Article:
While I'm not sure how much time I will have in 2012 to be the house TD at the Opera House (not to mention the body strength when it comes to that fly system!) it was a great experience this winter. Many thanks to the crew and my mentors who have been so patient with me through this learning experience!

Thursday, December 8, 2011

First Snowfall!

Yesterday, Saint Mike's got it's first permanent snowfall! It was a beautiful night. When I got home from an Irish Christmas music concert (Cherish the Ladies at the Flynn theater) I took a walk with my camera.

The campus was hushed and misty, and took me to a natural, wild place. I love winter, despite the cold, and winter nights are the best. Whether the snow is blanketing down or the sky is clear to the stars, it's a beautiful time of year. I've always wanted to see the Northern Lights, and my walk last night reminded me that if I do get to work on a cruise ship, I should apply for the Alaskan lines.

There's something so still about the world in December that goes beyond cheery Christmas music and decorations, something deep blue instead of bright red, something that you can't help but feel if you stop and take deep breath and really open your eyes to what's around you. Thank God for my Vermont upbringing; I have the ability to do this and to appreciate the beauty all around me.

Saturday, December 3, 2011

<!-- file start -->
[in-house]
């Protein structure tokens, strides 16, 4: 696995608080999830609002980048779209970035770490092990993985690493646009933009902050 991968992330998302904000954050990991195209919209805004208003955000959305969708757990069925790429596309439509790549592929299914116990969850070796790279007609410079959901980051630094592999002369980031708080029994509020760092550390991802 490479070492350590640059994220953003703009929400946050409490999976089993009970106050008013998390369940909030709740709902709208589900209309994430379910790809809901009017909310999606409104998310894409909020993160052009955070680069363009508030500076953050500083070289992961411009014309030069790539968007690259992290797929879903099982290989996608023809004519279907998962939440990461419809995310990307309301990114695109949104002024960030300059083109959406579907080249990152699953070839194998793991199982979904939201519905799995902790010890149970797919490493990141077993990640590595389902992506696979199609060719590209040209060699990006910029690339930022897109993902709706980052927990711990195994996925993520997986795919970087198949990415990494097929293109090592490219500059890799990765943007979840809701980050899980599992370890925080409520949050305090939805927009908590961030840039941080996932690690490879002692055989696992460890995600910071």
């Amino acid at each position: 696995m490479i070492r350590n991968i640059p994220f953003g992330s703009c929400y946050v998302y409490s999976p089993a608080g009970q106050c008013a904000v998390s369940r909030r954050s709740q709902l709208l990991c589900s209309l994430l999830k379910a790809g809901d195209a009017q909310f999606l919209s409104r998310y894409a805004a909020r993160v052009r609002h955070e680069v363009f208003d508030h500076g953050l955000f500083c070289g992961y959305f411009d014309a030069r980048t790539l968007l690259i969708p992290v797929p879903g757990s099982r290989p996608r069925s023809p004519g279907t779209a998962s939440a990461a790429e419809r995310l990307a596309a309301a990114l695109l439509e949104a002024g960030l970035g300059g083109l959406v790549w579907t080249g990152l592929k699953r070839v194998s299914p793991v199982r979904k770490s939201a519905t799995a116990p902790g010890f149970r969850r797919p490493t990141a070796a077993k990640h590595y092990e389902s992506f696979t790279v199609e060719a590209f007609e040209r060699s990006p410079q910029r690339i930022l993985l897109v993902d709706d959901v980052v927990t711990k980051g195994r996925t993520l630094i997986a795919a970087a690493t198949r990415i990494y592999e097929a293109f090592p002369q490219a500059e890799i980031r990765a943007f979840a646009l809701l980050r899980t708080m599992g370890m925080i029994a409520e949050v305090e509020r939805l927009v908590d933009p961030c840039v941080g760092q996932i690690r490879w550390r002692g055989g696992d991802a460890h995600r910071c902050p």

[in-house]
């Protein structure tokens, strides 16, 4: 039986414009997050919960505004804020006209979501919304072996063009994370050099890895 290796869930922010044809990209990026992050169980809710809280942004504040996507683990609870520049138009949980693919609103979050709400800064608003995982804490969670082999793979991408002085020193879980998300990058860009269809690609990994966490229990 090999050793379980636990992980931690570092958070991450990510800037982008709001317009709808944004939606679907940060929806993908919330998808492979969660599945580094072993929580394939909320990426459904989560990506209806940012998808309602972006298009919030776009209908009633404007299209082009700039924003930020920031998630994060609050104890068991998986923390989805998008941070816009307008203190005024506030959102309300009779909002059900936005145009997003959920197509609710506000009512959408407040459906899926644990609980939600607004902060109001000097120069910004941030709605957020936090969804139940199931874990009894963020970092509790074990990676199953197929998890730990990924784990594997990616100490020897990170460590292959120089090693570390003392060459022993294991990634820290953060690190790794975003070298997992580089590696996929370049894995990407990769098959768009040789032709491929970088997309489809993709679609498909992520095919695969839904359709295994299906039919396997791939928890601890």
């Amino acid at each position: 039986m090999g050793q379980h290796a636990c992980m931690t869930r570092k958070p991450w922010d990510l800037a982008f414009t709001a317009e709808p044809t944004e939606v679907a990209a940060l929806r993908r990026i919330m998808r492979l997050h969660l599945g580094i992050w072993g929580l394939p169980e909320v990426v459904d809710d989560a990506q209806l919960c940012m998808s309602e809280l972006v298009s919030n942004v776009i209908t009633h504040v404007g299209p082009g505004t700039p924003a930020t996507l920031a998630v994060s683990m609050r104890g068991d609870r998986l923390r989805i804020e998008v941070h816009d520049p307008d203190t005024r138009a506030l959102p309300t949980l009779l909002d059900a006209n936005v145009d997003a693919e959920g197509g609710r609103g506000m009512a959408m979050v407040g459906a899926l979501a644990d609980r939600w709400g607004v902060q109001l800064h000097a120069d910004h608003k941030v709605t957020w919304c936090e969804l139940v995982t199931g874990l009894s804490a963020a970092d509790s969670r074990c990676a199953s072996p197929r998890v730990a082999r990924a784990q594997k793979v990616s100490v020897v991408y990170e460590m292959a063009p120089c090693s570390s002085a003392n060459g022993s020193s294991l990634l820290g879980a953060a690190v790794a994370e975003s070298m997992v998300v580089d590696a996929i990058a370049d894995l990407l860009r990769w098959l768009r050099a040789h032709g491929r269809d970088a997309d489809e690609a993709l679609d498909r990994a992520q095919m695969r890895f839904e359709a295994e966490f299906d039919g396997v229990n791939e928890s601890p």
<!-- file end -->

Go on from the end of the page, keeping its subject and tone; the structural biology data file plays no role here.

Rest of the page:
Crunch Time!

The weeks following Thanksgiving break are always packed with end-of-semester assignments and activities around Saint Mike's campus. Although every day is exhausting, it's rewarding to be productive, especially when I'm more aware than ever of the money going into my education and the benefits I'll gain when I'm done with school and job hunting.

This year I am noticing finals more than ever with a lot of my close friends finishing thesis papers and research projects: Becky and Heather, my friends who are senior English majors, are both part of the senior seminar about monsters in culture and society and have been doing a lot of work relating figures like Frankenstein, Hannibal, and Jekyll & Hyde to the real world. I love going to a liberal arts school because so many classes and themes are related and I'm able to draw concrete parallels between many theories.

My four classes for this semester are Spanish Literature, Shakespeare, Early Christianity, and Run Crew Lab. Since Crimes of the Heart is over, my time in the scene shop and backstage has diminished, though with various end-of-the-semester performances and theatre finals going on my friends and I have been putting in a few hours a week preparing for events. I have one exam for Christianity and one on Spanish theatre; an essay on Spanish theatre to do; and then a group presentation on Titus Andronicus in Shakespeare and also an advanced research paper on Hamlet to do. Although things are winding down for the most part, Shakespeare is still a very intense class!

Some of those end-of-semester events include the Saint Michael's Playhouse Holiday Benefit Concert, a sold-out show performing tonight only, featuring some of Playhouse's familiar faces, and the directing class scenes, which will be Monday of exam week.

Other than that, I'm also looking ahead to next weekend, when I'll be working as technical supervisor at the Barre Opera House loading in for their annual performance of The Green Mountain Nutcracker. I've also been doing some research for summer stock jobs, since the time to apply is drawing near. I'll keep you posted!!